Some of the most amazing things happen right in our backyard. There are days that we venture out farther, like for a hike at the nearby state park or to the zoo, but most of the time we just head outside. We live in the suburbs and don’t have a large yard, and nor is it well-maintained. I certainly have dreams of acres of land where we can roam through fields, streams, and woods right out our door, but I am grateful for where we are now and the space that we do have. I tell you all this as encouragement if perhaps you don’t feel like you have a suitable space for a child to play–take a step outside without a preconceived idea of what will or should happen.
The thing about being outside with children is you don’t need any particular thing for them to find things to do. Sticks, rocks, grasses, moss, etc. are all things that they find fascinating. We have a rain gully/drainage ditch that runs along the whole back of our pie-shaped lot, and it provides hours of interest. We have found fossils, splashed in the puddles left behind after a good rain, and tipped over big rocks to see what’s hiding underneath. As I write this, the kids are in the gully with sticks that they are pretending are flutes. When given the freedom to explore, children’s imaginations are boundless.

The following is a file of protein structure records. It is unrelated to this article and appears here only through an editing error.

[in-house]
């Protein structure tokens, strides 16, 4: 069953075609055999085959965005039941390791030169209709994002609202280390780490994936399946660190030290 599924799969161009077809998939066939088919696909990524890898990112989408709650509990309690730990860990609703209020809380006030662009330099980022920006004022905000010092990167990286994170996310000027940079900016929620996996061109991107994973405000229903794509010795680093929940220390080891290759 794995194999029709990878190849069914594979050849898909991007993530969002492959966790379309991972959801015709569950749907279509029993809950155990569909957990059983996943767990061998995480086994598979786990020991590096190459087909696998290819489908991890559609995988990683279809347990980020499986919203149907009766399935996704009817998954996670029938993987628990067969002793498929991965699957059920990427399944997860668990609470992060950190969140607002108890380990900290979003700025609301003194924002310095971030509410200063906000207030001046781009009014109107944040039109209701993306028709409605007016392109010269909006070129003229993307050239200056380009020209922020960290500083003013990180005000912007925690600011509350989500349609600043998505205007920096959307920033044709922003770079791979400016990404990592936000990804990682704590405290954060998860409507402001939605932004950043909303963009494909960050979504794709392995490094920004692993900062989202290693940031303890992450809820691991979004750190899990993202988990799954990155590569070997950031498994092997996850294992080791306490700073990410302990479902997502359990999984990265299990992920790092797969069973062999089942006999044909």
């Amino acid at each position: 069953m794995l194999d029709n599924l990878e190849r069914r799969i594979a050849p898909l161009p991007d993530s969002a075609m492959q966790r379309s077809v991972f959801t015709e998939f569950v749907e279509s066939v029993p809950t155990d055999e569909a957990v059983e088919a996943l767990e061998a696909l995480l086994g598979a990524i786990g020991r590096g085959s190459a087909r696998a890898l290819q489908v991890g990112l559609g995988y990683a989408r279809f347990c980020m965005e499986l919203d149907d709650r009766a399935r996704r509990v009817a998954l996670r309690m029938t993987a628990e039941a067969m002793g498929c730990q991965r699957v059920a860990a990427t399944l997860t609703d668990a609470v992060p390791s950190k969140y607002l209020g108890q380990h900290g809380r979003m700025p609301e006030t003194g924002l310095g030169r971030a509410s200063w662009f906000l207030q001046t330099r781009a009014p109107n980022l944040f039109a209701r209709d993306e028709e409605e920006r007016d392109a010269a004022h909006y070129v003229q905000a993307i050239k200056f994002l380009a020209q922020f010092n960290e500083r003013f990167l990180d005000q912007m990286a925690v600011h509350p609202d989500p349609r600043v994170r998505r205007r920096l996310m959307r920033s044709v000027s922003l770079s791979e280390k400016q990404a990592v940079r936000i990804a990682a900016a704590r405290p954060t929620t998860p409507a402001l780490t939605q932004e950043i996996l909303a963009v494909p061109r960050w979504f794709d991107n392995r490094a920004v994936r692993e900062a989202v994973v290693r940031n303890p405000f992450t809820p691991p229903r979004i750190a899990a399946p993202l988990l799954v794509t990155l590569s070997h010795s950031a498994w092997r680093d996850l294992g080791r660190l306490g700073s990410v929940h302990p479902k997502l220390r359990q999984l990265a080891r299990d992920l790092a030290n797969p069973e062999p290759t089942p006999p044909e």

When my daughter was younger I kept the gully off-limits, feeling more comfortable with her playing on the swing set or sandbox. It has been a shift in mindset for me that has allowed me to give the children more freedom, and to trust that they are capable. That is not to say that I don’t offer some guidance now and again, or that there aren’t limits to where they can go. This has been a combination of trusting my instincts as a parent, and over time, observing how my kids have learned to set their own limits.
We feed and watch the birds. We listen for their songs and try to find them in the trees or if we can’t see them, guess at what kind of bird sings that song. We touch everything (well, almost– exceptions include poison ivy and things with teeth or stingers). We take our shoes off and feel with our feet too. We call attention to things that we find interesting.
Some of the time I am very hands on and offer activities outside or ask questions. At other times I sit on the deck and write or knit, or do nothing and just enjoy the fresh air and the sounds of my kids engaging with their surroundings. There is value in simply observing what sparks interest, and in letting the kids just have free time to play. Children are constantly learning and absorbing information (sometimes even when we’d rather they not remember that thing we said). If we can learn to look for opportunities to engage children in our day to day life, the learning that is constantly happening is multiplied.